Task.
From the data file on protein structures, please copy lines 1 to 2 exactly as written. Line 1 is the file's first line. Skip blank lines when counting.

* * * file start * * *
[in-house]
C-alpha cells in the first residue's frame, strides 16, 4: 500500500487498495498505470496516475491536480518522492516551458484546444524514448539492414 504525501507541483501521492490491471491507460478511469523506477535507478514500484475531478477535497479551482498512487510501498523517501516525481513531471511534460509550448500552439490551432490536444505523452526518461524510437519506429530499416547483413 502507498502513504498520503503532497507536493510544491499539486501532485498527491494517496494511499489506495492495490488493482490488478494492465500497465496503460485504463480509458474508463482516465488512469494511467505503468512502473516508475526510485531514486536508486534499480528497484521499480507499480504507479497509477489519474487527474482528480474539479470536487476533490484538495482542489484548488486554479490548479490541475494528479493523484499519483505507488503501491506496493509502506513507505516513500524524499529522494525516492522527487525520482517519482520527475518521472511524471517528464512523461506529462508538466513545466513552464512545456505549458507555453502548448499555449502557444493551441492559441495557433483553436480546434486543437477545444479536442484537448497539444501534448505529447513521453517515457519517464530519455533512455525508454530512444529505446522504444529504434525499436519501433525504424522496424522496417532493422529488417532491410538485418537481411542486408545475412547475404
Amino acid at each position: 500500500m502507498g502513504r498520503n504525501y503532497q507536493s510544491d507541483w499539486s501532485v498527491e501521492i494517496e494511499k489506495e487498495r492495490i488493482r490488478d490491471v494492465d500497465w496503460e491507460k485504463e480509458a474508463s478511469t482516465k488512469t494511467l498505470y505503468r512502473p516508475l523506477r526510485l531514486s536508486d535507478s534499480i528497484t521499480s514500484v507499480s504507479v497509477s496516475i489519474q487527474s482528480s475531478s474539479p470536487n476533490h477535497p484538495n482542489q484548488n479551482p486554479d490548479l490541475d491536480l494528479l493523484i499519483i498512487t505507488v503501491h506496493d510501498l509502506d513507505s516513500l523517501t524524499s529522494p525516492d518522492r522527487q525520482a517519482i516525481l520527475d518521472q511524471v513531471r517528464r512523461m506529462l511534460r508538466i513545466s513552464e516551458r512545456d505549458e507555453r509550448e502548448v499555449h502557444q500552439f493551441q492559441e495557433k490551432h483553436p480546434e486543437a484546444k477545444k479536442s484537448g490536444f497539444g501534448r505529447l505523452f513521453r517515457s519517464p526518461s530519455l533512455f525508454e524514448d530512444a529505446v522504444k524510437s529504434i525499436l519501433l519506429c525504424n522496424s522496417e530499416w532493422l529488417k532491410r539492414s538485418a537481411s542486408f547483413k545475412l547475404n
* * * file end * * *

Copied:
[in-house]
C-alpha cells in the first residue's frame, strides 16, 4: 500500500487498495498505470496516475491536480518522492516551458484546444524514448539492414 504525501507541483501521492490491471491507460478511469523506477535507478514500484475531478477535497479551482498512487510501498523517501516525481513531471511534460509550448500552439490551432490536444505523452526518461524510437519506429530499416547483413 502507498502513504498520503503532497507536493510544491499539486501532485498527491494517496494511499489506495492495490488493482490488478494492465500497465496503460485504463480509458474508463482516465488512469494511467505503468512502473516508475526510485531514486536508486534499480528497484521499480507499480504507479497509477489519474487527474482528480474539479470536487476533490484538495482542489484548488486554479490548479490541475494528479493523484499519483505507488503501491506496493509502506513507505516513500524524499529522494525516492522527487525520482517519482520527475518521472511524471517528464512523461506529462508538466513545466513552464512545456505549458507555453502548448499555449502557444493551441492559441495557433483553436480546434486543437477545444479536442484537448497539444501534448505529447513521453517515457519517464530519455533512455525508454530512444529505446522504444529504434525499436519501433525504424522496424522496417532493422529488417532491410538485418537481411542486408545475412547475404